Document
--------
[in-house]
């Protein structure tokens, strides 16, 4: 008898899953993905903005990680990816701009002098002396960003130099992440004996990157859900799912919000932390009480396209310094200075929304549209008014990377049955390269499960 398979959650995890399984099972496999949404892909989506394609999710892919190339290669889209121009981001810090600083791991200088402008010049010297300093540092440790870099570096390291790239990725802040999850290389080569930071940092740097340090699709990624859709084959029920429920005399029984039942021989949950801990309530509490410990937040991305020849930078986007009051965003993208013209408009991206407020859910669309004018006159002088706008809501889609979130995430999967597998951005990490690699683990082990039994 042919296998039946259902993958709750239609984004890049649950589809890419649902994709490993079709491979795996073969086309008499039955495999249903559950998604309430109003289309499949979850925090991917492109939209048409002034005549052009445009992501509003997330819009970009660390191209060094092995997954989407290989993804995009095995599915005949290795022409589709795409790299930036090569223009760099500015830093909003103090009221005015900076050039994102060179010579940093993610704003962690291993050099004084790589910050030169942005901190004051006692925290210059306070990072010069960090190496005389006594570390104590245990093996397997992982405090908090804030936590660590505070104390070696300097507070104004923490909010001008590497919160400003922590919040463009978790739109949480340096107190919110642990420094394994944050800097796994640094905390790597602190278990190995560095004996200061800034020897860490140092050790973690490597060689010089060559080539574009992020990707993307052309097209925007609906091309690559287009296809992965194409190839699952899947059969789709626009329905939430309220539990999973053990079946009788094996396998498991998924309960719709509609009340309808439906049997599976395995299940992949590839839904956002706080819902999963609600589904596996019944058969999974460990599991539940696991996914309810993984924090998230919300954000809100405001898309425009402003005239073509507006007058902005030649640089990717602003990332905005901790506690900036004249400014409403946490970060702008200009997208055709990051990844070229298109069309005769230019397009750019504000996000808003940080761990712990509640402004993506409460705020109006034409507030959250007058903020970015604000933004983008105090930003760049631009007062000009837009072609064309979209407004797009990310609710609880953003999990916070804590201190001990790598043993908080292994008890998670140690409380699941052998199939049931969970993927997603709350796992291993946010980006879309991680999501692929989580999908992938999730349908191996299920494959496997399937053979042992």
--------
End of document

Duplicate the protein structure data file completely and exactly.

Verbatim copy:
[in-house]
């Protein structure tokens, strides 16, 4: 008898899953993905903005990680990816701009002098002396960003130099992440004996990157859900799912919000932390009480396209310094200075929304549209008014990377049955390269499960 398979959650995890399984099972496999949404892909989506394609999710892919190339290669889209121009981001810090600083791991200088402008010049010297300093540092440790870099570096390291790239990725802040999850290389080569930071940092740097340090699709990624859709084959029920429920005399029984039942021989949950801990309530509490410990937040991305020849930078986007009051965003993208013209408009991206407020859910669309004018006159002088706008809501889609979130995430999967597998951005990490690699683990082990039994 042919296998039946259902993958709750239609984004890049649950589809890419649902994709490993079709491979795996073969086309008499039955495999249903559950998604309430109003289309499949979850925090991917492109939209048409002034005549052009445009992501509003997330819009970009660390191209060094092995997954989407290989993804995009095995599915005949290795022409589709795409790299930036090569223009760099500015830093909003103090009221005015900076050039994102060179010579940093993610704003962690291993050099004084790589910050030169942005901190004051006692925290210059306070990072010069960090190496005389006594570390104590245990093996397997992982405090908090804030936590660590505070104390070696300097507070104004923490909010001008590497919160400003922590919040463009978790739109949480340096107190919110642990420094394994944050800097796994640094905390790597602190278990190995560095004996200061800034020897860490140092050790973690490597060689010089060559080539574009992020990707993307052309097209925007609906091309690559287009296809992965194409190839699952899947059969789709626009329905939430309220539990999973053990079946009788094996396998498991998924309960719709509609009340309808439906049997599976395995299940992949590839839904956002706080819902999963609600589904596996019944058969999974460990599991539940696991996914309810993984924090998230919300954000809100405001898309425009402003005239073509507006007058902005030649640089990717602003990332905005901790506690900036004249400014409403946490970060702008200009997208055709990051990844070229298109069309005769230019397009750019504000996000808003940080761990712990509640402004993506409460705020109006034409507030959250007058903020970015604000933004983008105090930003760049631009007062000009837009072609064309979209407004797009990310609710609880953003999990916070804590201190001990790598043993908080292994008890998670140690409380699941052998199939049931969970993927997603709350796992291993946010980006879309991680999501692929989580999908992938999730349908191996299920494959496997399937053979042992």